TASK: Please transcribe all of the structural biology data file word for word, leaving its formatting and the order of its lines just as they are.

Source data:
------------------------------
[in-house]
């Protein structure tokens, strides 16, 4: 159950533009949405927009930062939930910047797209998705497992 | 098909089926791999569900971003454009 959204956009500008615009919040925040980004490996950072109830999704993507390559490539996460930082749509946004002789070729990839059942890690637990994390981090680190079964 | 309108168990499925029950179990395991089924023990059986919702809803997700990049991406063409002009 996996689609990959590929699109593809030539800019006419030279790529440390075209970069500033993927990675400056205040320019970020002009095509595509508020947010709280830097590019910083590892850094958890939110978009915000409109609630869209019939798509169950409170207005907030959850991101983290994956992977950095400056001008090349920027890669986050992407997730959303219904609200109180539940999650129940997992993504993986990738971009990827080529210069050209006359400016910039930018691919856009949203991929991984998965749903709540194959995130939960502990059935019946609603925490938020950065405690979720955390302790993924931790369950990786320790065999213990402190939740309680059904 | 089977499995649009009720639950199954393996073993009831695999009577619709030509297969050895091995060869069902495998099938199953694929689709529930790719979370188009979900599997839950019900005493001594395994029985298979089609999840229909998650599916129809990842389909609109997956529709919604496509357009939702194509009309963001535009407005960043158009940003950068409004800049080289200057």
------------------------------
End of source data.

[in-house]
């Protein structure tokens, strides 16, 4: 159950533009949405927009930062939930910047797209998705497992 | 098909089926791999569900971003454009 959204956009500008615009919040925040980004490996950072109830999704993507390559490539996460930082749509946004002789070729990839059942890690637990994390981090680190079964 | 309108168990499925029950179990395991089924023990059986919702809803997700990049991406063409002009 996996689609990959590929699109593809030539800019006419030279790529440390075209970069500033993927990675400056205040320019970020002009095509595509508020947010709280830097590019910083590892850094958890939110978009915000409109609630869209019939798509169950409170207005907030959850991101983290994956992977950095400056001008090349920027890669986050992407997730959303219904609200109180539940999650129940997992993504993986990738971009990827080529210069050209006359400016910039930018691919856009949203991929991984998965749903709540194959995130939960502990059935019946609603925490938020950065405690979720955390302790993924931790369950990786320790065999213990402190939740309680059904 | 089977499995649009009720639950199954393996073993009831695999009577619709030509297969050895091995060869069902495998099938199953694929689709529930790719979370188009979900599997839950019900005493001594395994029985298979089609999840229909998650599916129809990842389909609109997956529709919604496509357009939702194509009309963001535009407005960043158009940003950068409004800049080289200057």